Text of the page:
In his 1979 novel “The Island of Crimea,” Vasily Aksyonov imagined the region’s flourishing independence from the Soviet Union. Aksyonov, a dissident writer who emigrated to America shortly after the book’s samizdat (underground) publication, is now lauded as a prophet. But his prophecy has been turned on its head: Today’s Crimea does not want independence from Ukraine; it wants continued dependence on Russia.
Traditionally the gem in the imperial crown, a lavish playground of czars and Soviet commissars — and, more important, the home of the Russian Navy’s Black Sea Fleet — Crimea became part of Ukraine under Nikita Khrushchev in 1954. After the Soviet Union collapsed in 1991, Russian President Boris Yeltsin apparently forgot to claim it back, so Ukraine kept a territory in which nearly 60 percent of the 2 million inhabitants identify as Russians.
In defense of Khrushchev (my great-grandfather), whether Crimea was part of Russia or Ukraine hardly mattered. After all, they were all part of the Soviet empire. But in the last 20 years, Russia has sought to retake the peninsula. The Kremlin has been rumored to expedite passport applications for Crimean residents, and its allies — for example, Aleksei Chalyi, Sevastopol’s new mayor — populate its political offices.
And now Ukraine’s fugitive ex-president, Viktor Yanukovych, is reported to have taken refuge there as well. Busy with the Sochi Olympics and wary of an international debacle, Russian President Vladimir Putin maintained almost complete public silence as Ukraine’s crisis reached its bloody crescendo. In fact, Putin’s manipulation of Yanukovych — forcing him to renege in November on Ukraine’s plan to sign an Association Agreement with the European Union, and to enact a harsh anti-protest law the following month — ended in disgrace for the Kremlin: Kiev is now firmly in the hands of pro-Western forces.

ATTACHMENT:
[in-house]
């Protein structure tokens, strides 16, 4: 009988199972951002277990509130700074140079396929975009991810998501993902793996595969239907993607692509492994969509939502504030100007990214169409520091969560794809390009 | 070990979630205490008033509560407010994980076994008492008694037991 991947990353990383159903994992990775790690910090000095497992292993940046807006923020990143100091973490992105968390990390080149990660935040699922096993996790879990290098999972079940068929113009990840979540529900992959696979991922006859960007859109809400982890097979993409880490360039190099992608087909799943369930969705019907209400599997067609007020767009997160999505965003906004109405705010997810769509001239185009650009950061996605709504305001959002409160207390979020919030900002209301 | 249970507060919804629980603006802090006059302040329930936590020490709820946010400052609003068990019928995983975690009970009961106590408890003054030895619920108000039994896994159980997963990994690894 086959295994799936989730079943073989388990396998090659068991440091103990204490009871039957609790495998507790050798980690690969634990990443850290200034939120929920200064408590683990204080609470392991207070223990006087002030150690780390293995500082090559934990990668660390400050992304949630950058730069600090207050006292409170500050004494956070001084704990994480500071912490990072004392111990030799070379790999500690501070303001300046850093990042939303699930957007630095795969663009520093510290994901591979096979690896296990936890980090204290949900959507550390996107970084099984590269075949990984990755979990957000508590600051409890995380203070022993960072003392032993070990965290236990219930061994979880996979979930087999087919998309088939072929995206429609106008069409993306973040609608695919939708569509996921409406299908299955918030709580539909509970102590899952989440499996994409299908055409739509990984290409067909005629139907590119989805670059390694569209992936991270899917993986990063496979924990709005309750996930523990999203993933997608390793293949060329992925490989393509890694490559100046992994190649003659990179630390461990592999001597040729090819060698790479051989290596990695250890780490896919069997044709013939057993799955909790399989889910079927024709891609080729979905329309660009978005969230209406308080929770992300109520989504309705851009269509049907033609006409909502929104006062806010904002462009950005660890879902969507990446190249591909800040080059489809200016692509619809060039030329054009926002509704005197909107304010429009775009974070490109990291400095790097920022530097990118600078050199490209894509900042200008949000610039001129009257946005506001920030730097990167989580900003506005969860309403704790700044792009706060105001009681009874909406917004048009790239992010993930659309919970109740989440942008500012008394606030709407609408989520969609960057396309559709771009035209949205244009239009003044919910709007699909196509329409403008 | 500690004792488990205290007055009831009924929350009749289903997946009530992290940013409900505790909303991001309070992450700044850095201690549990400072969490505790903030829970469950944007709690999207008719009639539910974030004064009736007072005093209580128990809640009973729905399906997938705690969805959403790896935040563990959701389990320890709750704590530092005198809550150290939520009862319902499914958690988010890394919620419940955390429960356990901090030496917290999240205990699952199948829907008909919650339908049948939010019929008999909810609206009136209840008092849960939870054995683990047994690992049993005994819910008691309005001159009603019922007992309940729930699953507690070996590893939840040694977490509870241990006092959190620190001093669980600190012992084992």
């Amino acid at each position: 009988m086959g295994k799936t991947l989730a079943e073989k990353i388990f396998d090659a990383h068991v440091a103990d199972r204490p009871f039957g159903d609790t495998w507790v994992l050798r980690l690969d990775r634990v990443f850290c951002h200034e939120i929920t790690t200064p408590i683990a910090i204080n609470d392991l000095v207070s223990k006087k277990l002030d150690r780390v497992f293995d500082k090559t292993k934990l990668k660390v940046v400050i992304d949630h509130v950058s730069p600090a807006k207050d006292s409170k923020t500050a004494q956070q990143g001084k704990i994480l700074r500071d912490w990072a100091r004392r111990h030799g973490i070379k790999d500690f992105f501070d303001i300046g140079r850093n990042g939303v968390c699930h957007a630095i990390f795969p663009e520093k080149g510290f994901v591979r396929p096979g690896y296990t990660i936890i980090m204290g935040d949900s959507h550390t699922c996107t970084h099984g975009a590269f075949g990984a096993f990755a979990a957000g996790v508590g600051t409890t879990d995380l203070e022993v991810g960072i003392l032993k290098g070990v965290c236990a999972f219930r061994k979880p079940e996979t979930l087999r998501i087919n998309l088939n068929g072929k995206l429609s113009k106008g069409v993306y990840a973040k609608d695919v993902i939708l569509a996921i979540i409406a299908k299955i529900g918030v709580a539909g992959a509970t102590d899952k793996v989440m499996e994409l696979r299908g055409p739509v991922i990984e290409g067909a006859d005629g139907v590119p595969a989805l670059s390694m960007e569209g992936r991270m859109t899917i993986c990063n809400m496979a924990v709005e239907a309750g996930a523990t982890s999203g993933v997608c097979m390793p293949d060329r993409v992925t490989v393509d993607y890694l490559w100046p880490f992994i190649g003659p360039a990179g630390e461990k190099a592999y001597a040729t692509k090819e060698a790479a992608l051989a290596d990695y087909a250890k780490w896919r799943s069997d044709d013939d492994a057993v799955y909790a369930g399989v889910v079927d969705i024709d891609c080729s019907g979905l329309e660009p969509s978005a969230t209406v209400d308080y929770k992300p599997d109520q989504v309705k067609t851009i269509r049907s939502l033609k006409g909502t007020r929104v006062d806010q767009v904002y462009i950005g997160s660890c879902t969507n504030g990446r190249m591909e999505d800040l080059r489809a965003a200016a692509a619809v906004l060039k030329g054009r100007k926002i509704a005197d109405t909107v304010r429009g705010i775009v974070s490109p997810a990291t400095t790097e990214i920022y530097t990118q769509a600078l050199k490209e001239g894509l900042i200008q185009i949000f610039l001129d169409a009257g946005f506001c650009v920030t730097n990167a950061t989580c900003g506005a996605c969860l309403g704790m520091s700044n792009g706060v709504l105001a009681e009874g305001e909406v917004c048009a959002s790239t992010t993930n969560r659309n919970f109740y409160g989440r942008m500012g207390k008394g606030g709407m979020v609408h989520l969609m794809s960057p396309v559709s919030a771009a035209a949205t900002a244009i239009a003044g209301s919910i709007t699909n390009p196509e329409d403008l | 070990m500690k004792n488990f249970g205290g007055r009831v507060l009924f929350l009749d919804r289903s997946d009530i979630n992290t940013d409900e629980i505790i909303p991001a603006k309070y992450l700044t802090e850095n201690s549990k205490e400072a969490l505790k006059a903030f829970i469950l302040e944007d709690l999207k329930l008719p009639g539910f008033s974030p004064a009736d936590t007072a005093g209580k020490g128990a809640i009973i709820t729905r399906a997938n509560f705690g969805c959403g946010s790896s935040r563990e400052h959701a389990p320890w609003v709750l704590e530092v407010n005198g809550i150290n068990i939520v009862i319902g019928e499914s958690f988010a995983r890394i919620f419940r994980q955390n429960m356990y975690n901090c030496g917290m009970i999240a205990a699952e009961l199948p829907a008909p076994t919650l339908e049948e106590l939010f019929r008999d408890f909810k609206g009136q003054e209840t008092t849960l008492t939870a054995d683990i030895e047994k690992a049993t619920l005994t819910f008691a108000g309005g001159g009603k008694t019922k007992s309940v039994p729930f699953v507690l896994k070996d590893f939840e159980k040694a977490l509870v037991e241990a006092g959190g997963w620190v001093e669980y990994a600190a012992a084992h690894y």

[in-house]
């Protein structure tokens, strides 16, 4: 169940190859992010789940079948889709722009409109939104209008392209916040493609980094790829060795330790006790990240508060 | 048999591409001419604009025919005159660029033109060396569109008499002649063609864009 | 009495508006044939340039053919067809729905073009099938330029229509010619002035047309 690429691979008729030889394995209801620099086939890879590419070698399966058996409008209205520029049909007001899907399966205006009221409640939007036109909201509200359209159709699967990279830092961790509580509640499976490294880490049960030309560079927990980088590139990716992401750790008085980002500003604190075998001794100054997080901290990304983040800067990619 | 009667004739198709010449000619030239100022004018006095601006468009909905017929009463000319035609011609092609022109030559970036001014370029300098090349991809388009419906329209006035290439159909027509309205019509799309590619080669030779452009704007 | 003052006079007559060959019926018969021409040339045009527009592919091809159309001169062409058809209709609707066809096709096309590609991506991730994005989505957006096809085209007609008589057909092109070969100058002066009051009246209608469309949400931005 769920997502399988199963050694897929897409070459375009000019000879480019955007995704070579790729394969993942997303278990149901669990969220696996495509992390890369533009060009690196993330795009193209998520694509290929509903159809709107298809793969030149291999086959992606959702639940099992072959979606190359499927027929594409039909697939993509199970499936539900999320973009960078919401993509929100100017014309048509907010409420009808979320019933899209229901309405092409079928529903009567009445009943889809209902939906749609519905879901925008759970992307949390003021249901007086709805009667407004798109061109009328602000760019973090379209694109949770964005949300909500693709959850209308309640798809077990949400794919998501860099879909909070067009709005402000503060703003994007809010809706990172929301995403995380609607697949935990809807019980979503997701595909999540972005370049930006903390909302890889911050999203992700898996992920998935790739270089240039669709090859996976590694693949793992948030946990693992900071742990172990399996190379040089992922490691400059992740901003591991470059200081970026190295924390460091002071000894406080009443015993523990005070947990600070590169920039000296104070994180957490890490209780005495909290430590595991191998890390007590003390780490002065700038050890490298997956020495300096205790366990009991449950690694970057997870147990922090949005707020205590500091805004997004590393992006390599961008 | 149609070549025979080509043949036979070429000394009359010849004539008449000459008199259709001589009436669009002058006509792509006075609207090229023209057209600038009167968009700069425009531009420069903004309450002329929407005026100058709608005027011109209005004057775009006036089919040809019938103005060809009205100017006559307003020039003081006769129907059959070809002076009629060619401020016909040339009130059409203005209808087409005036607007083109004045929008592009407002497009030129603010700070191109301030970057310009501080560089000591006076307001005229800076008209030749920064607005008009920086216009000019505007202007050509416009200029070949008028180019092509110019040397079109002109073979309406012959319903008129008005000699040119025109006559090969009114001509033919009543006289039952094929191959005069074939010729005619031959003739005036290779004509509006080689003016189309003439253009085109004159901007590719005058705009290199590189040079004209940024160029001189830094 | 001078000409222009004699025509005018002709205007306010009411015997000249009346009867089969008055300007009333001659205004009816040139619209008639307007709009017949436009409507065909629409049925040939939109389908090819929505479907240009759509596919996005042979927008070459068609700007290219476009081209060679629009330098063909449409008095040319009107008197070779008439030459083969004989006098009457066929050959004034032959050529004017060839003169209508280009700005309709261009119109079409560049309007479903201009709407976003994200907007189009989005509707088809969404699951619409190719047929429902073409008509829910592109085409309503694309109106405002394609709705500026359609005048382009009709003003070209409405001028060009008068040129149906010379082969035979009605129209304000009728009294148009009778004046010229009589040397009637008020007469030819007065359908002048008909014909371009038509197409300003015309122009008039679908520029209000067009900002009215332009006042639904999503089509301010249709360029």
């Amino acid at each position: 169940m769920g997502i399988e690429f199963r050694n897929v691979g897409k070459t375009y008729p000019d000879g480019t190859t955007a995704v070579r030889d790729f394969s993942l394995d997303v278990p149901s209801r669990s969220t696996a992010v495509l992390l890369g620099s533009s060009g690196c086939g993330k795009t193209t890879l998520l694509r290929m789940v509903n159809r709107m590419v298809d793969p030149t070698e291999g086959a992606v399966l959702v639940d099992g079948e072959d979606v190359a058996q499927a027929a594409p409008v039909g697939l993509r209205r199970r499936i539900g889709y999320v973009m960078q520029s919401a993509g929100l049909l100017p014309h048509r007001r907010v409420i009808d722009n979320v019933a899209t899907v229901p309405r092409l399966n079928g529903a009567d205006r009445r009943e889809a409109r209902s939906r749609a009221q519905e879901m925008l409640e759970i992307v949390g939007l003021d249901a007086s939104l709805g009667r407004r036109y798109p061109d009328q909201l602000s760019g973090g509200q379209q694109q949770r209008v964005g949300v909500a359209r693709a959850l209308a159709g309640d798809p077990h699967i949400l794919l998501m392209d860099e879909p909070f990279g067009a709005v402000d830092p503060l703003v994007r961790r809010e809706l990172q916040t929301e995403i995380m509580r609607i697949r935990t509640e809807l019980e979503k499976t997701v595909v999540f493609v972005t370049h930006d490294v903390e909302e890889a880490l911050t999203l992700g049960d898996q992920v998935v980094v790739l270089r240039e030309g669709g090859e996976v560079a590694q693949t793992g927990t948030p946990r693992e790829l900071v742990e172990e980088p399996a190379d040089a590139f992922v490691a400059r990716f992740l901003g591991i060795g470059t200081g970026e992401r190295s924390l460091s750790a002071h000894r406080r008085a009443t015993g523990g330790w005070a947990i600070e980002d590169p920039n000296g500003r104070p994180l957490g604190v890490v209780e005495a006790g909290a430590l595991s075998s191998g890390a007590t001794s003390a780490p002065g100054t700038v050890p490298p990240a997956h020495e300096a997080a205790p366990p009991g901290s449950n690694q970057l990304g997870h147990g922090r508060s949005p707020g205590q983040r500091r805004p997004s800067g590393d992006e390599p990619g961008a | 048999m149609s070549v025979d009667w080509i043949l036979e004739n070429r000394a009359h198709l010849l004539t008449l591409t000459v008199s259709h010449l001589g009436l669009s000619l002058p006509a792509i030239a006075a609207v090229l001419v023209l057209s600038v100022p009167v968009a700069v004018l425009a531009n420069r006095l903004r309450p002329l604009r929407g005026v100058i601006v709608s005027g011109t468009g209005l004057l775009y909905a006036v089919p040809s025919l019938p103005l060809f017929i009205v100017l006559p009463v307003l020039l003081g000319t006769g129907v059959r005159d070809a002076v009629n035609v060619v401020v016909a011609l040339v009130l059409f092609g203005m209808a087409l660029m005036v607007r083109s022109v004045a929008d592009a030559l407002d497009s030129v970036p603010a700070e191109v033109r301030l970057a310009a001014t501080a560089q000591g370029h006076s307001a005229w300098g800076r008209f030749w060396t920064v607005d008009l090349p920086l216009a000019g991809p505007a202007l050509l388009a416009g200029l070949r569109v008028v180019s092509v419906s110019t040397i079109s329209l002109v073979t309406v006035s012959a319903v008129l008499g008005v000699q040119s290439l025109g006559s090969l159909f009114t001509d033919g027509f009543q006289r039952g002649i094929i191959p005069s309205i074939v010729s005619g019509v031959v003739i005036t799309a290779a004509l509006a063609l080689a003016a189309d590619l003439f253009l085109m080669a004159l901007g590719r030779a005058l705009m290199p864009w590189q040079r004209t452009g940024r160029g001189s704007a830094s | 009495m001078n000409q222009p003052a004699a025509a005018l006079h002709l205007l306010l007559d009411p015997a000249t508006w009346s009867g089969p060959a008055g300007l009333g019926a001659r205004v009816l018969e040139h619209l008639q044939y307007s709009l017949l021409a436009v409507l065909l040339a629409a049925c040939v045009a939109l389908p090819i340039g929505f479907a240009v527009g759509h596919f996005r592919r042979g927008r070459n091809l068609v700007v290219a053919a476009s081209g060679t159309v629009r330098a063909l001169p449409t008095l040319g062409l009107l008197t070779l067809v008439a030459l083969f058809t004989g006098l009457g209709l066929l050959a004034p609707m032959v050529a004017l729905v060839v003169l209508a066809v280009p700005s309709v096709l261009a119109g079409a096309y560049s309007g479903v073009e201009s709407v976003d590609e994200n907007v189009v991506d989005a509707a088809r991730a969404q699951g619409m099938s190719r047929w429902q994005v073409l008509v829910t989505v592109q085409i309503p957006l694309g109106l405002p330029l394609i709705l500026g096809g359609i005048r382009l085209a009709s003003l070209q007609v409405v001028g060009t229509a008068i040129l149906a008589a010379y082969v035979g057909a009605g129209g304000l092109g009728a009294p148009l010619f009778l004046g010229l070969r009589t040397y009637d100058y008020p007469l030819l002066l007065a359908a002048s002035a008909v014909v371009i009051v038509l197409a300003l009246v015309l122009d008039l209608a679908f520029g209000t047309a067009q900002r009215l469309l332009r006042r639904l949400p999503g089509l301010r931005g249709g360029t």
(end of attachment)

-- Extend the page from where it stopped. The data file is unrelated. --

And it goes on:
But the seemingly spontaneous resolve of some Crimean Russians to rejoin Mother Russia is allowing Putin to wipe some of the egg off his face. After all, pleas from Crimea for fraternal Russian support appear to justify Putin’s backing for the dithering, venal, and now widely despised Yanukovych. So the big question now is whether Putin will seize on the restiveness of Russians in Crimea (and eastern Ukrainian cities like Kharkiv) to recover parts of former Soviet territory, as he did with Georgia’s Abkhazia and South Ossetia regions after the 2008 war.
If so, the long-term strategic costs could be enormous. The Northern Caucasus and its vicinity already is a tinderbox; acquiring more territory with disaffected Muslims would undoubtedly yield further security challenges.
After all, the formerly Ottoman Crimea has long been home to the Tatars, who bear a massive historical grudge against the Kremlin, owing to their forced removal by Stalin to the Central Asian steppes. Today, they compose 12-20 percent of the Crimean population (depending on who is counting); but, threatened by Putin’s repressive policies toward other Muslims, they might well renew their call for all Tatars to return. If more Tatars do settle in Crimea, Russia’s neo-imperial project, already facing an Islamist insurgency in Chechnya and Dagestan, would become all but untenable.